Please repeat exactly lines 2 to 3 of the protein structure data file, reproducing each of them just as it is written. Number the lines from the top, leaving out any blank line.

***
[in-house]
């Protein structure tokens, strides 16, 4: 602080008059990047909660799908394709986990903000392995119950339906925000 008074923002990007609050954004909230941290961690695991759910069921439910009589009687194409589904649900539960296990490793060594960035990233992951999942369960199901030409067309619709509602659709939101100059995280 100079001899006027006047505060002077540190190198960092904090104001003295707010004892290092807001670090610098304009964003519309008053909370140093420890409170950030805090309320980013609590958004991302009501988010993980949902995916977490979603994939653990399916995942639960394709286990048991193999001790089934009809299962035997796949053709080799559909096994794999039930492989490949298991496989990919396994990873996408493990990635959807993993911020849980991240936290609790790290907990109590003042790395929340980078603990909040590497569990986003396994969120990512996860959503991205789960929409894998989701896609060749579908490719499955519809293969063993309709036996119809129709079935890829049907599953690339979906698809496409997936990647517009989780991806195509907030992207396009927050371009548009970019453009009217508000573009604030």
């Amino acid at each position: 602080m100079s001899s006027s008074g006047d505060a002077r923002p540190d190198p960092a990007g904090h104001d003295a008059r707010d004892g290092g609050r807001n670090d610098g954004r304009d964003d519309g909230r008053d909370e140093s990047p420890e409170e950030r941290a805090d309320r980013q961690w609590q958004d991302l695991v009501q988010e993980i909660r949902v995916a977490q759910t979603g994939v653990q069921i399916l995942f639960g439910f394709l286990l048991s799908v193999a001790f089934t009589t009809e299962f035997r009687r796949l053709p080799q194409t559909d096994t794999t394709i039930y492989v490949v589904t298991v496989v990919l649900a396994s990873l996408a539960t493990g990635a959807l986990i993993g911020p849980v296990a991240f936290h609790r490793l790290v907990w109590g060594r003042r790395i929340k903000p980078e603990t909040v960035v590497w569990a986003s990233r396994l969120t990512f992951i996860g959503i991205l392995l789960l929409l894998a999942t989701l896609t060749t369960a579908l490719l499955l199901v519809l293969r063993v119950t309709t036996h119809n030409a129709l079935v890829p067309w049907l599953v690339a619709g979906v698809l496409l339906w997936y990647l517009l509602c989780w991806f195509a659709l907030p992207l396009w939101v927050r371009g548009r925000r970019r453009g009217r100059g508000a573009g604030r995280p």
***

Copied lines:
């Protein structure tokens, strides 16, 4: 602080008059990047909660799908394709986990903000392995119950339906925000 008074923002990007609050954004909230941290961690695991759910069921439910009589009687194409589904649900539960296990490793060594960035990233992951999942369960199901030409067309619709509602659709939101100059995280 100079001899006027006047505060002077540190190198960092904090104001003295707010004892290092807001670090610098304009964003519309008053909370140093420890409170950030805090309320980013609590958004991302009501988010993980949902995916977490979603994939653990399916995942639960394709286990048991193999001790089934009809299962035997796949053709080799559909096994794999039930492989490949298991496989990919396994990873996408493990990635959807993993911020849980991240936290609790790290907990109590003042790395929340980078603990909040590497569990986003396994969120990512996860959503991205789960929409894998989701896609060749579908490719499955519809293969063993309709036996119809129709079935890829049907599953690339979906698809496409997936990647517009989780991806195509907030992207396009927050371009548009970019453009009217508000573009604030």
């Amino acid at each position: 602080m100079s001899s006027s008074g006047d505060a002077r923002p540190d190198p960092a990007g904090h104001d003295a008059r707010d004892g290092g609050r807001n670090d610098g954004r304009d964003d519309g909230r008053d909370e140093s990047p420890e409170e950030r941290a805090d309320r980013q961690w609590q958004d991302l695991v009501q988010e993980i909660r949902v995916a977490q759910t979603g994939v653990q069921i399916l995942f639960g439910f394709l286990l048991s799908v193999a001790f089934t009589t009809e299962f035997r009687r796949l053709p080799q194409t559909d096994t794999t394709i039930y492989v490949v589904t298991v496989v990919l649900a396994s990873l996408a539960t493990g990635a959807l986990i993993g911020p849980v296990a991240f936290h609790r490793l790290v907990w109590g060594r003042r790395i929340k903000p980078e603990t909040v960035v590497w569990a986003s990233r396994l969120t990512f992951i996860g959503i991205l392995l789960l929409l894998a999942t989701l896609t060749t369960a579908l490719l499955l199901v519809l293969r063993v119950t309709t036996h119809n030409a129709l079935v890829p067309w049907l599953v690339a619709g979906v698809l496409l339906w997936y990647l517009l509602c989780w991806f195509a659709l907030p992207l396009w939101v927050r371009g548009r925000r970019r453009g009217r100059g508000a573009g604030r995280p």